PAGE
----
Federal Agencies Scramble to Enhance Mobile Compatibility of Government Websites



The vast majority of today’s consumers are using mobile devices to peruse the internet, and many federal agencies are now scrambling to keep up with the changing times.

According to GovTech Works, more than one in three visitors to government-sponsored websites are using mobile or tablet devices. It mirrors a global trend of consumers preferring to browse the web with handheld devices, as opposed to sitting down at a personal computer to perform the same task.Close up of a man using mobile smart phone

This trend is not limited to government websites, of course. In fact, Business.com recently reported that more than 20% of all Google searches are being made on mobile devices.

While mobile-optimization has been a focus of web designers for quite some time, it wasn’t until last year when federal agencies were forced to acquiesce to these new consumer demands.

In April 2015, Google made changes to its search engine algorithm that gives preference to mobile-friendly websites. When this transition was announced, government IT news site NextGov tested 24 of the government’s most trafficked websites to see how they would perform in the new algorithm.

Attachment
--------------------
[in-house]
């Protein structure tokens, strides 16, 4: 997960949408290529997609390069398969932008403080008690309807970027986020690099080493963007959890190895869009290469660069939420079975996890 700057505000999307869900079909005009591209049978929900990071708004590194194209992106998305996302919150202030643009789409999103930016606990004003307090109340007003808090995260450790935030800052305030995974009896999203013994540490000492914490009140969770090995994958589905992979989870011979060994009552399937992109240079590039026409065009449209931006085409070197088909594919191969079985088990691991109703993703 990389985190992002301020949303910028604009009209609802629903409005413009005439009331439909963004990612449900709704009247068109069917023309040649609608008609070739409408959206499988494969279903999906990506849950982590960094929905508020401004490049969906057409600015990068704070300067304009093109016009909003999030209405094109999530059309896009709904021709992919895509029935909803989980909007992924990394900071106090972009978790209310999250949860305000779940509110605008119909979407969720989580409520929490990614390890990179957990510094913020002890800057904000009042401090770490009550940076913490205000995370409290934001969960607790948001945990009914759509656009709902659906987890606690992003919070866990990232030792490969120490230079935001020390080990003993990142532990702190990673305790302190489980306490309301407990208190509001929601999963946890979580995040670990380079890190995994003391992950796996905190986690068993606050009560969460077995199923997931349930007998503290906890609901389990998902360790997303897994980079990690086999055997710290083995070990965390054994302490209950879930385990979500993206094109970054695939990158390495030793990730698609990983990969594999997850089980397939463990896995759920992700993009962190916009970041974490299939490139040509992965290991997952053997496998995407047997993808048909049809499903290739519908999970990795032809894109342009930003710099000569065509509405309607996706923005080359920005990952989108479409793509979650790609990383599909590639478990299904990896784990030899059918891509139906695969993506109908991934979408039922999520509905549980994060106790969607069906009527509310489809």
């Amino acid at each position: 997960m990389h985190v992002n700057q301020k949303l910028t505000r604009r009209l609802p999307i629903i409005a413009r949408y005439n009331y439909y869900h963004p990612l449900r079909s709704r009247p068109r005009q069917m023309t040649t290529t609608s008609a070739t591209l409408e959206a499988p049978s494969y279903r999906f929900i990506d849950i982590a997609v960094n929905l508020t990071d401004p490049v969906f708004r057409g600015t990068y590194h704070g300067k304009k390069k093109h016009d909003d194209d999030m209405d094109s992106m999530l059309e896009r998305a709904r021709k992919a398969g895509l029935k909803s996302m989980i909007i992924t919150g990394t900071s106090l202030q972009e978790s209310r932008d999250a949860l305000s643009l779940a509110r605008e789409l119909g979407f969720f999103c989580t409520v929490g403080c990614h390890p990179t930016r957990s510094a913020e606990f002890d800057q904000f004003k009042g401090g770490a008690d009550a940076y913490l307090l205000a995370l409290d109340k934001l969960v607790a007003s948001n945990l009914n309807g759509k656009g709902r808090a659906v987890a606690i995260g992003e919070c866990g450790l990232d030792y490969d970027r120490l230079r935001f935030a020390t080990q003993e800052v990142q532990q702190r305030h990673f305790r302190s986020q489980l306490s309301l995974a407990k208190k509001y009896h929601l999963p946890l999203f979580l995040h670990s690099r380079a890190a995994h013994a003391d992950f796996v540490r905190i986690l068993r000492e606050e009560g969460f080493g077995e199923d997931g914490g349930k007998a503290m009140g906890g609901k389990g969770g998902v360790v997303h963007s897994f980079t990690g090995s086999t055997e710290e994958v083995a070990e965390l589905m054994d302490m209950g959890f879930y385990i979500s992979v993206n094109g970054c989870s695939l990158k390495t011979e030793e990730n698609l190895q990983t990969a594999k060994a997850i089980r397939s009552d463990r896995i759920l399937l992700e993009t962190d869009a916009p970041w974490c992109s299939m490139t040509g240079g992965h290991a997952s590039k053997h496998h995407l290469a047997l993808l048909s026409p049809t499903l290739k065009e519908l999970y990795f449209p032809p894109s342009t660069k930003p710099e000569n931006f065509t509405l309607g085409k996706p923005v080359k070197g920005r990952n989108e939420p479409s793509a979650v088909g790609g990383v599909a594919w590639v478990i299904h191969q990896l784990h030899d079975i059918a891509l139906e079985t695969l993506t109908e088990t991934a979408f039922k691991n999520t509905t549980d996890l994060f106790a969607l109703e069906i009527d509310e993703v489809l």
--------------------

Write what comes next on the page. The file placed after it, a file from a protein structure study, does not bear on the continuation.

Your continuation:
As it turns out, most federal agencies weren’t even close to being prepared for these new determinants. Of the 24 websites tested, 11 of them failed, including Defense.gov, DHS.gov, and IRS.gov.

Now, the General Services Administration’s (GSA) 18F organization has assembled a group to develop government-wide standards for federal websites. The GSA hopes that the group’s efforts will establish clear expectations for those who design government websites, including a directive that will focus on mobile-optimization.

“When the American people go online to access government services, they’re often met with confusing navigation systems, a cacophony of visual brands, and inconsistent interaction patterns,” explained project leader Mollie Ruskin.

In a recent survey, about 48% of users said that if they arrive on a business site that isn’t working well on mobile, they take it as an indication of the business simply not caring.

Government websites play a crucial role in the lives of millions of people, allowing them to pay taxes and learn more about healthcare, among other things. Therefore, it is much more important for federal agencies to provide easy-to-use websites to consumers than it would be for a normal business.

Last year, the American Customer Satisfaction Index released a report explaining the frustrations that many Americans feel when it comes to accessing federal websites.

“Overall, the services of the federal government continue to deliver a level of customer satisfaction below the private sector and the downturn this year exacerbates the difference,” the report stated.

Citizens may be displeased with the current state of federal websites, but it seems as if the government is taking steps in the right direction to rectify this issue.

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